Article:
What the actors share is an almost awestruck regard for Malick's rigorous yet gentle approach to direction. "I think that he cast guys for their particular essence and what they could bring to the role that's individual," says Koteas, whose Greek heritage caused Malick to change his character's name from Stein (in the book) and imbue him with a palpable spirituality.

Caviezel, imitating the director's drawl, adds, "(Malick) often says, `Jim, do whatever's real, whatever's natural.' There is a kind of controlled chaos, but within that chaos you have many real moments."

Since Witt's character is from Kentucky, Caviezel -- who grew up in Mount Vernon, Wash., and "couldn't speak a lick of Southern dialect" -- spent time in Kentucky and the Black Hills, absorbing speech patterns. He also spoke to WWII vets. "One such man talked about the difference between killing a man with his own hands and using a weapon," recalls the actor. "How kinesthetically different it is feeling somebody's life leave their body as a direct result of your own actions. And each of them says, `Well, something in me died.'"

The Thin Red Line 
Review by Jay Rittenberg

I am not going to do injustice to Terrence Malick's first film in nearly twenty years by trying to compare it to "Saving Private Ryan." It just wouldn't be fair! The movie (although far from flawless) is able to stand on its own merits as a memorable war picture.

Although I tried to steer clear of the "Ryan" comparisons, I did find myself noting similarities to previous "war" films such as "Hamburger Hill," "Apocalypse Now," and "Platoon." Definitely good company! Thanks to some spectacularly shot action sequences, Malick is able to achieve his biggest objective: convincing the moviegoer that war is hell. He accomplishes this by centering more on the ravaging psychological effects than the horrifically graphic scenes that we've become accustomed to in other pictures.

The film is based on James Jones's novel and is basically composed of three recurring elements: flashbacks, narration, and potent action sequences. The movie follows the rifle company "C" [Charlie] Company, whose mission is to secure the all-important terrain of Guadalcanal from the Japanese, a key to victory during the war.

The film starts as the company lands on the island virtually unopposed, but that's about the only quiet time these men will know. The essence of the their adventure is told through narration which is used as effectively here as it was by Martin Sheen in "Apocalypse," and by his son Charlie in "Platoon." Although I would have preferred Malick use this tool for just one of the leads instead of several, I still found it powerful rather than distracting.

The director makes it clear from the start that there will be no stars in this group regardless of the egos and weekly paychecks involved. This is exactly the reason they jumped on board accepting scale instead of their inflated salaries. By agreeing to be part of a team, they actually resembled a real-life combat unit. Don't be misled by the big names above the marquee -- recognizable faces such as George Clooney, Woody Harrelson, John Cusack, and John Travolta come and go as quickly as artillery fire.

They're all part of well-oiled machine, but some parts work better than others no matter how expert the craftsmanship. Jim Caviezel as the AWOL private and Ben Chaplin as the soldier who just wants to go home are both solid, but it is the work of Sean Penn as the noble sergeant, Elias Koteas as the captain with the heart of a gold, and Nick Nolte as the overbearing lieutenant colonel overseeing the operation that make the film tick with intensity.

We've seen Penn's character played out a million times before on film. You know the kind -- the good soldier and quiet leader. He does his job well only because he realizes he has to. All he knows is war -- here is no other reality and he fully accepts it even though he may not like it.

Nolte picked up an Oscar nomination for his work in "Affliction" last year, and he proves that he can still get the job done. In fact, at times I thought his veins were going to pop out of his forehead. His character (Lt. Col. Tall) has waited a lifetime to taste a piece of the action -- to show that he belongs. He realizes that it will take the loss of many men to win the war and he fully accepts that "sacrifices will need to be made." It's his destiny to win the war and if he doesn't live up to his expectations- of himself it will be his undoing!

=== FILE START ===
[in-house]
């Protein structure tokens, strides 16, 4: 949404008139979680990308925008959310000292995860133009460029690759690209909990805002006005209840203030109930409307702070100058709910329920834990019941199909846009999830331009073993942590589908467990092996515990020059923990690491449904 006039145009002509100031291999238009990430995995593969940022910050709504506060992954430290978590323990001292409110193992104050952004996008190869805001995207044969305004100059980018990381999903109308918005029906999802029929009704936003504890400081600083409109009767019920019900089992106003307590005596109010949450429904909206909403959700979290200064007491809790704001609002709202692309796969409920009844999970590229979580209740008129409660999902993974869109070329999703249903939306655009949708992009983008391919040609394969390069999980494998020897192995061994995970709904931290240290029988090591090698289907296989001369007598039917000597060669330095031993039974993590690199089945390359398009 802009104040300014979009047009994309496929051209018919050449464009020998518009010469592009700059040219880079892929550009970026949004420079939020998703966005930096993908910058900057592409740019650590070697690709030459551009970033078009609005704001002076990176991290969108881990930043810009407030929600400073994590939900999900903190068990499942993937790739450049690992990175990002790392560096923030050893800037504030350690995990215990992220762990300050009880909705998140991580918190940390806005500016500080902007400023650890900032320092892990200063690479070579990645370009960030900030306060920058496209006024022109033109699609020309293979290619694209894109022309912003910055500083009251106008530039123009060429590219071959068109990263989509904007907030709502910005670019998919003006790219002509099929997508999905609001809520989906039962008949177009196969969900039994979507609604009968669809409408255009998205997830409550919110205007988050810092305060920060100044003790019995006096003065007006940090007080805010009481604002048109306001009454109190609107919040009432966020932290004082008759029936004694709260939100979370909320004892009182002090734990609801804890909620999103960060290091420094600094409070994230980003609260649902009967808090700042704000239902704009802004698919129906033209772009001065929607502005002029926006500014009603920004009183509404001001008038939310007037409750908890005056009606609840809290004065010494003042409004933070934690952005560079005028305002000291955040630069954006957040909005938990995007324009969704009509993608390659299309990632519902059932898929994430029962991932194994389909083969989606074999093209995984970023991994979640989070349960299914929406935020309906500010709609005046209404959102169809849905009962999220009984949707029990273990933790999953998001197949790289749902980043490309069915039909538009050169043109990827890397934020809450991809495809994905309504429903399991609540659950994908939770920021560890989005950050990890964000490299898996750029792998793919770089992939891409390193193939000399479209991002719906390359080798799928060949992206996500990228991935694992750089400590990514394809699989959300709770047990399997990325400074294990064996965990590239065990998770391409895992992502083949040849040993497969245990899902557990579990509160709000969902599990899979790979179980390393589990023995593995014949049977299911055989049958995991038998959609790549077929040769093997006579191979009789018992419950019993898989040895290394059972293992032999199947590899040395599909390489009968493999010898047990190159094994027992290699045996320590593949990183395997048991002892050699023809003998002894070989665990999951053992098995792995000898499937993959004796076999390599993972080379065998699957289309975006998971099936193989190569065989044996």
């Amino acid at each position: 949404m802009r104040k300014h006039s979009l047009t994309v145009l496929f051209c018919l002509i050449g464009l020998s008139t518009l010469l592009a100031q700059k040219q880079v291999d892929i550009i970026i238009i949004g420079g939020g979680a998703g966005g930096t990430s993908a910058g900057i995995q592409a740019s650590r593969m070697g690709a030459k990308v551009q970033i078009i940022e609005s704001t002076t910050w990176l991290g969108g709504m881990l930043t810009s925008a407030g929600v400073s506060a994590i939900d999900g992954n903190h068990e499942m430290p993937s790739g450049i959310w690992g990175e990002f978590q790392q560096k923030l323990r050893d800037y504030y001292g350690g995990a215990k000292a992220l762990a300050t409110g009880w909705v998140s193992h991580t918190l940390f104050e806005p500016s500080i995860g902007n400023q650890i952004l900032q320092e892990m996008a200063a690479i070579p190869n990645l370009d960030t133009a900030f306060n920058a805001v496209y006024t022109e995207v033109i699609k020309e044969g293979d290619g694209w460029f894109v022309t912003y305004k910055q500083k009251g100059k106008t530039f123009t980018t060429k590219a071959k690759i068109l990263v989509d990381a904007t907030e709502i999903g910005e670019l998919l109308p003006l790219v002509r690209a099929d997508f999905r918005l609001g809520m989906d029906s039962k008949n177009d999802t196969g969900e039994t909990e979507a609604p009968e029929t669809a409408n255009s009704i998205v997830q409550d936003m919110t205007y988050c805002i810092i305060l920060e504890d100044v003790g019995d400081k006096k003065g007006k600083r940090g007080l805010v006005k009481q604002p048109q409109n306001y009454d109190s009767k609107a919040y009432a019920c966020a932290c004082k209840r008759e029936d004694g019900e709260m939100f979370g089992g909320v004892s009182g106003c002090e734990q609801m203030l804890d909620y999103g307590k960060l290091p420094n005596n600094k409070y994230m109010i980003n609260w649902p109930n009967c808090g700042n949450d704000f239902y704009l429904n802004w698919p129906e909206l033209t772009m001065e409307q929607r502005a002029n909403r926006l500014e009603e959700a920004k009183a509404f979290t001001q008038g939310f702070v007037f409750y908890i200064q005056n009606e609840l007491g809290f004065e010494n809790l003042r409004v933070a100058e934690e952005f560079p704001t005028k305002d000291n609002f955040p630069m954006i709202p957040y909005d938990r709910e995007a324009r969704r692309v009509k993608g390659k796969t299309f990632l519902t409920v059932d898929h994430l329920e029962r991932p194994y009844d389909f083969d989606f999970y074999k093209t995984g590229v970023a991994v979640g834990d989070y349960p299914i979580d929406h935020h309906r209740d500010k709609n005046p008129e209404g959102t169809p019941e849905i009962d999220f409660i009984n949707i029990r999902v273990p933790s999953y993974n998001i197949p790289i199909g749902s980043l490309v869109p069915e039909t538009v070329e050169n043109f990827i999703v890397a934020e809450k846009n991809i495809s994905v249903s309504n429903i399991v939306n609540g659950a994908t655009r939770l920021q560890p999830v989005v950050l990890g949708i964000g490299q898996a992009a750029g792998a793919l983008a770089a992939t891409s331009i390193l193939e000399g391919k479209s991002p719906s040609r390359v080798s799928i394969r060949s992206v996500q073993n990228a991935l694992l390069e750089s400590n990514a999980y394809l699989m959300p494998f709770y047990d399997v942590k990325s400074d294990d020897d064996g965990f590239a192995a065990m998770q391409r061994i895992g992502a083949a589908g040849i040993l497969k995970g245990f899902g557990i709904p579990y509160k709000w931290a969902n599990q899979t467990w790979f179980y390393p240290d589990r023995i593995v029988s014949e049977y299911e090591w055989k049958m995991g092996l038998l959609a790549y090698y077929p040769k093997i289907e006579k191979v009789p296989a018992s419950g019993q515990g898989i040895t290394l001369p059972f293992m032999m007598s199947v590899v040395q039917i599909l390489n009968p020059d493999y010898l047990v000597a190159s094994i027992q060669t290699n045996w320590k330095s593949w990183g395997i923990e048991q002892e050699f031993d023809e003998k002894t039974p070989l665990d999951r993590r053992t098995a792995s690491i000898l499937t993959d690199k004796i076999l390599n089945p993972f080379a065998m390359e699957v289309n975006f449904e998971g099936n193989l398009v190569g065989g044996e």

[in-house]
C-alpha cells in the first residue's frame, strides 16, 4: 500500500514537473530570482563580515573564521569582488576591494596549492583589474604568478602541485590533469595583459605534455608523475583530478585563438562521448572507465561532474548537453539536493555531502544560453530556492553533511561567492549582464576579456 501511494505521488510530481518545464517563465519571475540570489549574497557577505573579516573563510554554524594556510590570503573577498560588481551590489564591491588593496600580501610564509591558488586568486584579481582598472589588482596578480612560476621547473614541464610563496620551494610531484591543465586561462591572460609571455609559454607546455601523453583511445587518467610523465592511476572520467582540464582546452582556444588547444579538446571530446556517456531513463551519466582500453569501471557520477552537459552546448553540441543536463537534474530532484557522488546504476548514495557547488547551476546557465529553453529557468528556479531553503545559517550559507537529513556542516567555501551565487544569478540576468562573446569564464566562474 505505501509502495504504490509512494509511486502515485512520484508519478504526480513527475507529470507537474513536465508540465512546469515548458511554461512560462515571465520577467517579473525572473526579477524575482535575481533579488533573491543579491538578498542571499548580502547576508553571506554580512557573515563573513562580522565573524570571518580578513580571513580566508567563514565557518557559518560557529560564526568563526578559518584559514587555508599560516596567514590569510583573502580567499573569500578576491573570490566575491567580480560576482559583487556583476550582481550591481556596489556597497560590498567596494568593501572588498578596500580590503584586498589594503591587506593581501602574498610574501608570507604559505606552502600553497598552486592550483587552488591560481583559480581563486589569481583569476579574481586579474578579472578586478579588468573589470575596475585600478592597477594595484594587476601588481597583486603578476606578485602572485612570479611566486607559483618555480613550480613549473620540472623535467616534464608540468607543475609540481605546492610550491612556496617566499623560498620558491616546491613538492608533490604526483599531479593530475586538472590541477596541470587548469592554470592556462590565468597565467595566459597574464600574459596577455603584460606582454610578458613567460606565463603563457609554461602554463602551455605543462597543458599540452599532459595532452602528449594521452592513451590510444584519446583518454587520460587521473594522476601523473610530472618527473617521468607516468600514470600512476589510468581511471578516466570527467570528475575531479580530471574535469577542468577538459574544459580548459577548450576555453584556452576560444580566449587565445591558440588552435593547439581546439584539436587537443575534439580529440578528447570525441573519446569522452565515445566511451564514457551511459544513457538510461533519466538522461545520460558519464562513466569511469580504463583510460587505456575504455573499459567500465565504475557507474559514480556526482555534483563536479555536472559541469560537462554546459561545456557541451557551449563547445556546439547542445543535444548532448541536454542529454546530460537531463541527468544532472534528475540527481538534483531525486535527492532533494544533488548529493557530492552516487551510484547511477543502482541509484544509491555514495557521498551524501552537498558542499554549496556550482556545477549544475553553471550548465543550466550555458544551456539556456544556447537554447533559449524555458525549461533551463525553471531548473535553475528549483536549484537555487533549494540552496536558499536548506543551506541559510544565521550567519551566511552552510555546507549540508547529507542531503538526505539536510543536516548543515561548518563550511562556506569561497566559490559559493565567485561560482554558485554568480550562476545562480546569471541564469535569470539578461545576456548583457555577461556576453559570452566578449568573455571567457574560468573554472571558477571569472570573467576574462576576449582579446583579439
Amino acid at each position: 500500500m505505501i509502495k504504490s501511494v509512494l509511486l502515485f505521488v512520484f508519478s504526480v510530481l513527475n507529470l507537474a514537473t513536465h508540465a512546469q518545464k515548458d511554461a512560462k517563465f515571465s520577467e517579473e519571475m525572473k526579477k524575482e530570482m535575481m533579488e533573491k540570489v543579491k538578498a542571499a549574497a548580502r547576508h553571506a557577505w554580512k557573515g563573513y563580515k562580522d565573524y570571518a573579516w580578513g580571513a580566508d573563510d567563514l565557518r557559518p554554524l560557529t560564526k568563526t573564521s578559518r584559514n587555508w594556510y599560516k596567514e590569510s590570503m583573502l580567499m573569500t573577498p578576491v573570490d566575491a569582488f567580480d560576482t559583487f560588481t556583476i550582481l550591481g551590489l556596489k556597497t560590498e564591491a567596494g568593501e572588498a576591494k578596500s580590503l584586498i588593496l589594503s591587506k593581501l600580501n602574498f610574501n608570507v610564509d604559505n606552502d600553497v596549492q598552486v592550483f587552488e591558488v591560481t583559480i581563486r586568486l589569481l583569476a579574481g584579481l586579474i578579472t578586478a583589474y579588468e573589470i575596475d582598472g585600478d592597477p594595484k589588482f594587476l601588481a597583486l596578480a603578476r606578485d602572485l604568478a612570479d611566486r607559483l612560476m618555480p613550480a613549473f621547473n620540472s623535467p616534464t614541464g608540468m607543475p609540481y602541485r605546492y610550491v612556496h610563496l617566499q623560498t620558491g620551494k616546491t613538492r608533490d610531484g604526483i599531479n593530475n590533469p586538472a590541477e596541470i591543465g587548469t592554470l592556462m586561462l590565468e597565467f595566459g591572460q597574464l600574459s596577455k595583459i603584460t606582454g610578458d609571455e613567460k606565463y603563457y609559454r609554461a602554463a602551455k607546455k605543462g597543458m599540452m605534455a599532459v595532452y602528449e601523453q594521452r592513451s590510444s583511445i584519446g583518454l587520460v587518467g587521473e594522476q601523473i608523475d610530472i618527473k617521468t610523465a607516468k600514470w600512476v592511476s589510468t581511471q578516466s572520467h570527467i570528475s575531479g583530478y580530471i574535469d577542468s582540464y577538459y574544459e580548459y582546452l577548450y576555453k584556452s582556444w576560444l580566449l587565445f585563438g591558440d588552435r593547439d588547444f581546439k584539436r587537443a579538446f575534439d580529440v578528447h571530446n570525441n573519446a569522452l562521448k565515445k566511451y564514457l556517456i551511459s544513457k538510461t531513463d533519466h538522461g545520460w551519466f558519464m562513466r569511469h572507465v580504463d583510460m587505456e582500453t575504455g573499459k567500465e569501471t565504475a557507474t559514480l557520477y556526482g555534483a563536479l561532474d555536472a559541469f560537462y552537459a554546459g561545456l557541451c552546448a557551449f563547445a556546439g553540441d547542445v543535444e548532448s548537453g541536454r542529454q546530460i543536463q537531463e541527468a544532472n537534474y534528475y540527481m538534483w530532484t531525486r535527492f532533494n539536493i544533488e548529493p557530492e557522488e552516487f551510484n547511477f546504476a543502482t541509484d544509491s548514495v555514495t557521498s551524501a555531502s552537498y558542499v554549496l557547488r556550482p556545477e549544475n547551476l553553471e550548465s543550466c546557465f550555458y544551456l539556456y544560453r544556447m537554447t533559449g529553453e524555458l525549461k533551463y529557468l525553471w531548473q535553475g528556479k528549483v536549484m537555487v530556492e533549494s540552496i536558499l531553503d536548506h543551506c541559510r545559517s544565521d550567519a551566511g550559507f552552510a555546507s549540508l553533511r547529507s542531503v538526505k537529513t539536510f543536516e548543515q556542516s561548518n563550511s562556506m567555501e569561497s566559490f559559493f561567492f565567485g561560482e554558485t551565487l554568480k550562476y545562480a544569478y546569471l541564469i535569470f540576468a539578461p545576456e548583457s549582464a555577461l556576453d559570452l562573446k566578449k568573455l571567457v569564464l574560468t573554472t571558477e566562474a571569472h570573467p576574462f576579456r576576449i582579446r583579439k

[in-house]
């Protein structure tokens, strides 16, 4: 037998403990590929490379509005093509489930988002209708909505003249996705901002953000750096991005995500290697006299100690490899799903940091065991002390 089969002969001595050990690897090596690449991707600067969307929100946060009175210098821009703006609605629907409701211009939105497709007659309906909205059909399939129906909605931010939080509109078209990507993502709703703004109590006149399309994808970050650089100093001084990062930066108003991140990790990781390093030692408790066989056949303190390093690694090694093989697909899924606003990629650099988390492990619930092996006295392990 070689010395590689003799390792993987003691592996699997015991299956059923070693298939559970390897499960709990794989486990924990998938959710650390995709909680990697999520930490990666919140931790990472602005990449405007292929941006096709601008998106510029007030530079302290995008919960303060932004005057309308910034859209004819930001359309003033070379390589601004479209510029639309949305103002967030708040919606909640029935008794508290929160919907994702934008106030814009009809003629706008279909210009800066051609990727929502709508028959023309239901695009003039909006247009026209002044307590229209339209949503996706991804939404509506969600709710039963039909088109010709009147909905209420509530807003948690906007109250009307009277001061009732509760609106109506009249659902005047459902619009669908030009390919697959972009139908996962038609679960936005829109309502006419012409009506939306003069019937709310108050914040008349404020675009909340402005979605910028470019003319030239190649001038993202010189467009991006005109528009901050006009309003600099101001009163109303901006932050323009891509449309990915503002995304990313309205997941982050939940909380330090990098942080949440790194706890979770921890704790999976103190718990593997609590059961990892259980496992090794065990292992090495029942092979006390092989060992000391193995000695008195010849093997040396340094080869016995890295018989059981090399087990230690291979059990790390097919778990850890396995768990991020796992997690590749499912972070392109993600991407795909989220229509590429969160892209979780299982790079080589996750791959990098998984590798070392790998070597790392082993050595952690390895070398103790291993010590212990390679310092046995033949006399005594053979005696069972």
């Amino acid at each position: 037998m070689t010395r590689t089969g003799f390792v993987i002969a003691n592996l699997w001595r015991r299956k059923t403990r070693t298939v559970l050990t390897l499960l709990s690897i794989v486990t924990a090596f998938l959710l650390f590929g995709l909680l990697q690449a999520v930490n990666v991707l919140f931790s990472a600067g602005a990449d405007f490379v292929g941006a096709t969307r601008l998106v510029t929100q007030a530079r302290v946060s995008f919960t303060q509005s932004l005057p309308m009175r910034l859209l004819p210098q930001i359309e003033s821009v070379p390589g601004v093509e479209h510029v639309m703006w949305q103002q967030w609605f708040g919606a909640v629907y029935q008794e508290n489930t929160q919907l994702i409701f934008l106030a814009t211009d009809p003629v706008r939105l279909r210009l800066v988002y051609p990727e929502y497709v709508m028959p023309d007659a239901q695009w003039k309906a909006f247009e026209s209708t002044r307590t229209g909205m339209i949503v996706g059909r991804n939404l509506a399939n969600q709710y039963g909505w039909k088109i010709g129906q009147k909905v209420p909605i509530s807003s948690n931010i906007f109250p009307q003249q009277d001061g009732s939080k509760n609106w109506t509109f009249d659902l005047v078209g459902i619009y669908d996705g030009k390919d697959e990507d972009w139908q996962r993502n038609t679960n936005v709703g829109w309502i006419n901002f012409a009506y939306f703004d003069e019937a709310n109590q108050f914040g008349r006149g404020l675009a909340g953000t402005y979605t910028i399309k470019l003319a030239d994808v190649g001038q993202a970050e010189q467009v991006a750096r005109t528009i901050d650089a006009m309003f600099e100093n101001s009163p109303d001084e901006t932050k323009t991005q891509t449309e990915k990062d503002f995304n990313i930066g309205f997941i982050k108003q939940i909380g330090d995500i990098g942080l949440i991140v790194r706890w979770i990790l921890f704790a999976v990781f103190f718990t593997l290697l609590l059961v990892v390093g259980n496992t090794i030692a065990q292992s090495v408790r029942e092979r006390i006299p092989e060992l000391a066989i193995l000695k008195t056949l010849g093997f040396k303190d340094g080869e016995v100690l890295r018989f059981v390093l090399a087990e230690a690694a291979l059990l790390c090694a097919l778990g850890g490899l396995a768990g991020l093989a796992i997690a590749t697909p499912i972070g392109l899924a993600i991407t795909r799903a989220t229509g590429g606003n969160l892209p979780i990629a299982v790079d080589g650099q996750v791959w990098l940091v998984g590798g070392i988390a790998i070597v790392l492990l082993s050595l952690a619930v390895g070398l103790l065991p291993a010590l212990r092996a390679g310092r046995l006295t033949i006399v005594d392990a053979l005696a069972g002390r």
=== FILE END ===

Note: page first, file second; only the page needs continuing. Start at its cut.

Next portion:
The colonel knows very well that taking Guadalcanal will cost nearly every young life under his command, but he never hesitates and places the order. It is at this point that the film really shows its heart. His second in command, Captain Staros (Koteas), who cares deeply for his men and refuses to see them become martyrs, dismisses the order. The film gains strength from Koteas, who started off as a lost soul but shows (at just the right time) that he is in fact the right man for the job, not only orchestrating a terrific cat & mouse game with his superior but saving the lives of his men. Staros might be a failure to his colonel, but he's a hero to the men whose lives he saved.

Malick returns from a prolonged hiatus with a powerful and memorable film, but it would have been even more unforgettable if the director did a few things differently. First of all, the time spent in the movie theater felt as long as Malick's sabbatical. The battle scenes were exquisite, but after a while you prayed that they would take that hill already! Three hours could have easily been trimmed to two. Besides capturing some wonderful action sequences on film, he also had some breathtaking shots of nature, but after a while I felt that I was at the zoo instead of my local cinema.

Although some may prefer a more fast-break approach than the film's half-court appeal, it is for this reason the film works. He uses a calculating style that shows that war can kill-slowly and convincingly. Even if war has miraculously left your body without a scratch, it has eaten away at your psyche as well as spitting out your soul.

The film's cinematography, choreographed battle scenes, acting, and overall message make it worthy of a place among last year's best. The director beautifully captures the backdrop of war in all its anguish with some superb location shoots. The battle scenes' precision can match those found in any other film. They're less graphic, but since the focus is psychological and not physical, the impact is just as strong. Malick dove head first into interpreting what these soldiers were feeling and stresses the pain that they endured in the face of horror and the infinite courage that kept them alive. His message, although convoluted at times, was that these soldiers were no longer fighting for their country, they were fighting to stay alive.

"The Thin Red Line" is far from perfect and the journey may seem endless, but it is still a powerful journey in which the only way the heroic victors at Guadalcanal can get to heaven is to survive a brief stint in hell.